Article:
Sixty more of the kidnapped Nigerian schoolgirls have escaped their captors, it was reported last night.
Nearly 300 were taken from their boarding school dormitory in the north western village of Chibok by Islamic terrorists on April 14.
Around 50 had previously managed to flee, meaning more than 150 are still prisoners.
Hope of a successful rescue is fading as nearly three months have passed since the kidnapping and negotiations appear to have made little progress.
But last night news agency AFP reported that a local vigilante, Abbas Gava, said he had ‘received an alert from my colleagues . . . that about 63 of the abducted women and girls had made it back home’.
The escape was confirmed by a security source in Maiduguri, the regional capital, on the condition of anonymity, AFP reported.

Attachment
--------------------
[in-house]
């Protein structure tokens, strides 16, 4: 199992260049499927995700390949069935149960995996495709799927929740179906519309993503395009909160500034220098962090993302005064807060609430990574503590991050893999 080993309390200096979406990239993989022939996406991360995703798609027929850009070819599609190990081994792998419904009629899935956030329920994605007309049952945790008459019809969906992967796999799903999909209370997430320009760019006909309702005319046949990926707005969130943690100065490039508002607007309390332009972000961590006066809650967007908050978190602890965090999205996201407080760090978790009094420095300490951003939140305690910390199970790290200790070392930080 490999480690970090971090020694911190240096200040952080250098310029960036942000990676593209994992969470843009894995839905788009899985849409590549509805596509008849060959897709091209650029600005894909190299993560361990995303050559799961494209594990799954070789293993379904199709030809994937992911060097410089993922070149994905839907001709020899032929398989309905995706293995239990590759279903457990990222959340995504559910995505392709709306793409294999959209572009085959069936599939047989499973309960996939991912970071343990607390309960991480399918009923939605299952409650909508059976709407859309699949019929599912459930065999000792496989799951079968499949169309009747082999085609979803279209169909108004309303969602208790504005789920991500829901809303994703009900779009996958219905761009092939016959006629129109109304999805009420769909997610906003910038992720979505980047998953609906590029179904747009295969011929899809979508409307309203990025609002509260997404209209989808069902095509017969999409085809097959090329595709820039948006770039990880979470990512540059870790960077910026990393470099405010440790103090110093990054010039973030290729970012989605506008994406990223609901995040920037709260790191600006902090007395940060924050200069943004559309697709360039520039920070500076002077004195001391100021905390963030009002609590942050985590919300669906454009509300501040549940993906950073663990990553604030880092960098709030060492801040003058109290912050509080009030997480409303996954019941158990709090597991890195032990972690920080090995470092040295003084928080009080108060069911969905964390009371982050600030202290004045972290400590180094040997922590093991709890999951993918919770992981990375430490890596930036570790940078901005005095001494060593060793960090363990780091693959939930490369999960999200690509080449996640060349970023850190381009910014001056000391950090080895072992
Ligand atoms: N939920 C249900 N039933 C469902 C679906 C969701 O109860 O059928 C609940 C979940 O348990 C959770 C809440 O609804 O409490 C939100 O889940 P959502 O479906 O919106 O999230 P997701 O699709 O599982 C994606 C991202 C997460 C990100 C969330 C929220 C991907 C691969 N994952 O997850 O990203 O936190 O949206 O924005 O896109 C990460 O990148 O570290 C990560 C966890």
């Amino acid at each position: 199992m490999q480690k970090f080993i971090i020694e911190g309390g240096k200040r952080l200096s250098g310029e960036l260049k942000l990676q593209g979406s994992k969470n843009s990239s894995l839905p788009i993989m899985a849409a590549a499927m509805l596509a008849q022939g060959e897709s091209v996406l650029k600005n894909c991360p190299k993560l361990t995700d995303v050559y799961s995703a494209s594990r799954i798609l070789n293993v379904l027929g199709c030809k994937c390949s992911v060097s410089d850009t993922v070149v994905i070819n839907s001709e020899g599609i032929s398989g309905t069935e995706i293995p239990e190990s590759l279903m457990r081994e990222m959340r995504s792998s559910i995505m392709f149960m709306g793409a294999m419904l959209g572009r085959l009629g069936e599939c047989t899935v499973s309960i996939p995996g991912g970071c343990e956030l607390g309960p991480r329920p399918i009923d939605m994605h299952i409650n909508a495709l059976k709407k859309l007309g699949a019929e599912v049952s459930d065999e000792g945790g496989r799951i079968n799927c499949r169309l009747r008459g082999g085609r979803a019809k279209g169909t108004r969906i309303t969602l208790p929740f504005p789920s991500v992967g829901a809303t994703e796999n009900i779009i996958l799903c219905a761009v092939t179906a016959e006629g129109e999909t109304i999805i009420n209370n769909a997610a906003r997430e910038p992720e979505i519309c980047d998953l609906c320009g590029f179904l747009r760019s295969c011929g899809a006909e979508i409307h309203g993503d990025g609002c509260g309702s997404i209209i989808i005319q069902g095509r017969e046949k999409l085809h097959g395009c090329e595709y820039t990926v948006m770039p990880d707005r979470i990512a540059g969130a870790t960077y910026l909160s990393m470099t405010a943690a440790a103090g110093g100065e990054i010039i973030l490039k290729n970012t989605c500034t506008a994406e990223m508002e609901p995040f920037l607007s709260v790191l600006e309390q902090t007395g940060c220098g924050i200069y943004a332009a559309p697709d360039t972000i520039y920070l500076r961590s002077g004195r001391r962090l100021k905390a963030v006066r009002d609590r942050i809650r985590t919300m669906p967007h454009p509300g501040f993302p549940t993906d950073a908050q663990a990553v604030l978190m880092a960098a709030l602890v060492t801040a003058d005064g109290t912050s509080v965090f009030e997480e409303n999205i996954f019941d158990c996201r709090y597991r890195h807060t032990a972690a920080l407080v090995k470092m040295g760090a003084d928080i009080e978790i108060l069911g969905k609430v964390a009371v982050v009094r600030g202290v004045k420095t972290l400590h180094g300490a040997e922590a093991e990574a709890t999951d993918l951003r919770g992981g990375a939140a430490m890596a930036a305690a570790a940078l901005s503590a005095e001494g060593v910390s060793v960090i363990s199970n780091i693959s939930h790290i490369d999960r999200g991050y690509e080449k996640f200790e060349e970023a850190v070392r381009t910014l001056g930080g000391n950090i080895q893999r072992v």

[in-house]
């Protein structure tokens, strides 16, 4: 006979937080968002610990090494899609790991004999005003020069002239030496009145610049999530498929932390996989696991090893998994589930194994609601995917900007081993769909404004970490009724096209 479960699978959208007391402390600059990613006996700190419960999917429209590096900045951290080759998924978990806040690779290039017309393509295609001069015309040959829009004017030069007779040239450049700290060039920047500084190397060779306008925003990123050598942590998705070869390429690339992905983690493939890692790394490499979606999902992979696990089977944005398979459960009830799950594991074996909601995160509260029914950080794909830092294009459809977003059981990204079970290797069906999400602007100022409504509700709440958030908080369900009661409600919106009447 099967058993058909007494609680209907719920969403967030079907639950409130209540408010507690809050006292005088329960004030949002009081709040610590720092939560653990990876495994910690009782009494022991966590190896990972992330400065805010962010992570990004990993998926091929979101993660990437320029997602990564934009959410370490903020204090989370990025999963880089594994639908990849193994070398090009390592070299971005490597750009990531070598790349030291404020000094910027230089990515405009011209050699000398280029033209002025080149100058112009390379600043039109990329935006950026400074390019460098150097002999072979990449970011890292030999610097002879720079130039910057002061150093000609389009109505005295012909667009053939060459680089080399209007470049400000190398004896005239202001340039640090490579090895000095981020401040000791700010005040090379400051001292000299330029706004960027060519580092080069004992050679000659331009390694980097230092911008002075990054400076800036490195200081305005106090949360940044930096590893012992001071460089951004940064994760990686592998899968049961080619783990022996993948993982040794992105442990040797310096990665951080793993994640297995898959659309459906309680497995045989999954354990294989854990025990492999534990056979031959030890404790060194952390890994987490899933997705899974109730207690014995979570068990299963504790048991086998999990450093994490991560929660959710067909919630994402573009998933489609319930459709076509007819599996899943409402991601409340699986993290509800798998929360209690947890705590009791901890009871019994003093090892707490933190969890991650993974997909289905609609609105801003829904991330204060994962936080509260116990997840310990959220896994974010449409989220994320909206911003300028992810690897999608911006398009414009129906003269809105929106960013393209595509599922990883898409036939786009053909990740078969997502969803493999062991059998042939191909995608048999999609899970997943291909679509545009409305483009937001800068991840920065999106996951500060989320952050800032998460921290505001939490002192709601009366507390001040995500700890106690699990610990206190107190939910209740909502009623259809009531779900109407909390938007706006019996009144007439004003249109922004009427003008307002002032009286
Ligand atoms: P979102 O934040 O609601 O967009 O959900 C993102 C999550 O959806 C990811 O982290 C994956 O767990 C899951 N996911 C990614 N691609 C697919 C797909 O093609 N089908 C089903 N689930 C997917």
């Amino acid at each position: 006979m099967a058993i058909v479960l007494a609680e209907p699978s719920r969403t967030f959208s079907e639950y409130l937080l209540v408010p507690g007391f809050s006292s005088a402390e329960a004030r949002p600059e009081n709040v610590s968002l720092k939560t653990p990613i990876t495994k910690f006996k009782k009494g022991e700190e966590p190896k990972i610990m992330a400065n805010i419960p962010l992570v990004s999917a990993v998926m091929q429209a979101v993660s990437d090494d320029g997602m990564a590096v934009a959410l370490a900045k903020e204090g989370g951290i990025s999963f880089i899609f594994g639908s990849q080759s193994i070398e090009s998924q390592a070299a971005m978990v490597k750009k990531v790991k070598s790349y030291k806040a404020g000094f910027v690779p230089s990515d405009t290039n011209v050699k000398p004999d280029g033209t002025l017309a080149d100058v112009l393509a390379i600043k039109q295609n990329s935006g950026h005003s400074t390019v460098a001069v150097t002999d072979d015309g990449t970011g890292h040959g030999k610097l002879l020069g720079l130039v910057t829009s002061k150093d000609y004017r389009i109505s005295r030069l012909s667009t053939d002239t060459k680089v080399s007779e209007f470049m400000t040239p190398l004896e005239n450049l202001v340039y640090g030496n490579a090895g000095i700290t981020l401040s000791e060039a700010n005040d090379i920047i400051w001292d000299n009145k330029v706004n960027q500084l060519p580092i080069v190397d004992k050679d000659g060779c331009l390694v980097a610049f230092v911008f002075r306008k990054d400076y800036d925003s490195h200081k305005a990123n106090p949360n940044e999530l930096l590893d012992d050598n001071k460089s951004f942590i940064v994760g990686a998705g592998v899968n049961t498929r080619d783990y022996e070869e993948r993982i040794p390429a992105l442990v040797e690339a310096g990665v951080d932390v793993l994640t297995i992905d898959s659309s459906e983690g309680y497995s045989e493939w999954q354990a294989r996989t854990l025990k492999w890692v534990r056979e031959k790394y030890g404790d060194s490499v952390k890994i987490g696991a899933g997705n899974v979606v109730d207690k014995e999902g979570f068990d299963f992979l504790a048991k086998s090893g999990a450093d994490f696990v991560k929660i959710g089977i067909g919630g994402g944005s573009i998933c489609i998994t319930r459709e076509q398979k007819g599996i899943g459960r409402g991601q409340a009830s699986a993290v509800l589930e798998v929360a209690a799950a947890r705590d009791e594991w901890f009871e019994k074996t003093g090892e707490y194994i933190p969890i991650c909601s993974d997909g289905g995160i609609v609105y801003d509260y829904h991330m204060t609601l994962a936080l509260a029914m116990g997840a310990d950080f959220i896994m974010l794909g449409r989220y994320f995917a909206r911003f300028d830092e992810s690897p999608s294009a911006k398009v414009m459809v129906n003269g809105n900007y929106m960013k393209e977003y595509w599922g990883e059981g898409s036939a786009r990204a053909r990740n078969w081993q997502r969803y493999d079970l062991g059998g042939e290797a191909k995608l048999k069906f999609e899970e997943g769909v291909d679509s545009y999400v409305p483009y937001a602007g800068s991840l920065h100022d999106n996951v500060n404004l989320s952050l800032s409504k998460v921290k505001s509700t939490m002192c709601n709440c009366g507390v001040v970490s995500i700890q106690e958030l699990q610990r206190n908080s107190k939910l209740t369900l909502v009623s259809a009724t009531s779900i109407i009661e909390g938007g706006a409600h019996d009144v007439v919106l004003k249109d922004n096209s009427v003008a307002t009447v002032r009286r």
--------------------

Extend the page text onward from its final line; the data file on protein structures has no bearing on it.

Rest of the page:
Terrorist group Boko Haram, which roughly translates as Western education is forbidden, aims to set up an Islamist state in Africa's largest economy.
Members have killed thousands in bomb and gun attacks in a five-year insurgency, striking as far afield as the central city of Jos and the capital Abuja.
Weeks after the kidnapping the group’s leader Abubakar Shekau released a video in which he said he would sell the girls into slavery or marry them off if members of his sect were not released from prison.
The government has come under fire for its confused response as President Goodluck Jonathan ruled out releasing prisoners, but ministers said it would be possible to negotiate.
The abduction triggered a worldwide campaign, Bring Back Our Girls, with celebrities taking part including the U.S. First Lady Michelle Obama.
Amnesty International estimates about 1,500 people have been killed in northeast Nigeria in the first three months of this year.
Just two weeks ago there were unconfirmed reports from Nigerian media of another kidnapping of more than 90 villagers in the same area.